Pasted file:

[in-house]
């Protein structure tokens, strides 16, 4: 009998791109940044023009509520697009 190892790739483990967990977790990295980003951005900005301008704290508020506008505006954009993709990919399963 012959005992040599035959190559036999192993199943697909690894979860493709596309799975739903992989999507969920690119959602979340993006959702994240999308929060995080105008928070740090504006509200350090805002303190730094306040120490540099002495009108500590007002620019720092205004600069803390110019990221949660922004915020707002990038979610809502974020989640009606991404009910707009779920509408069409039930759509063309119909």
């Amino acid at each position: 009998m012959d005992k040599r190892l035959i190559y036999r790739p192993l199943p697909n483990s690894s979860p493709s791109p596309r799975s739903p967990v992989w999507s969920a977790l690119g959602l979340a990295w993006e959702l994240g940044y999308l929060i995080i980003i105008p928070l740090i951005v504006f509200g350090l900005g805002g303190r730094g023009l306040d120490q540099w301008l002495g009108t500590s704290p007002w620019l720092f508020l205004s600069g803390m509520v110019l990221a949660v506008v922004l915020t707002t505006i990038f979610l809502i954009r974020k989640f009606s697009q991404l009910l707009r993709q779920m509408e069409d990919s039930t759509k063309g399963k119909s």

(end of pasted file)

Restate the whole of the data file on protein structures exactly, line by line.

[in-house]
């Protein structure tokens, strides 16, 4: 009998791109940044023009509520697009 190892790739483990967990977790990295980003951005900005301008704290508020506008505006954009993709990919399963 012959005992040599035959190559036999192993199943697909690894979860493709596309799975739903992989999507969920690119959602979340993006959702994240999308929060995080105008928070740090504006509200350090805002303190730094306040120490540099002495009108500590007002620019720092205004600069803390110019990221949660922004915020707002990038979610809502974020989640009606991404009910707009779920509408069409039930759509063309119909």
């Amino acid at each position: 009998m012959d005992k040599r190892l035959i190559y036999r790739p192993l199943p697909n483990s690894s979860p493709s791109p596309r799975s739903p967990v992989w999507s969920a977790l690119g959602l979340a990295w993006e959702l994240g940044y999308l929060i995080i980003i105008p928070l740090i951005v504006f509200g350090l900005g805002g303190r730094g023009l306040d120490q540099w301008l002495g009108t500590s704290p007002w620019l720092f508020l205004s600069g803390m509520v110019l990221a949660v506008v922004l915020t707002t505006i990038f979610l809502i954009r974020k989640f009606s697009q991404l009910l707009r993709q779920m509408e069409d990919s039930t759509k063309g399963k119909s």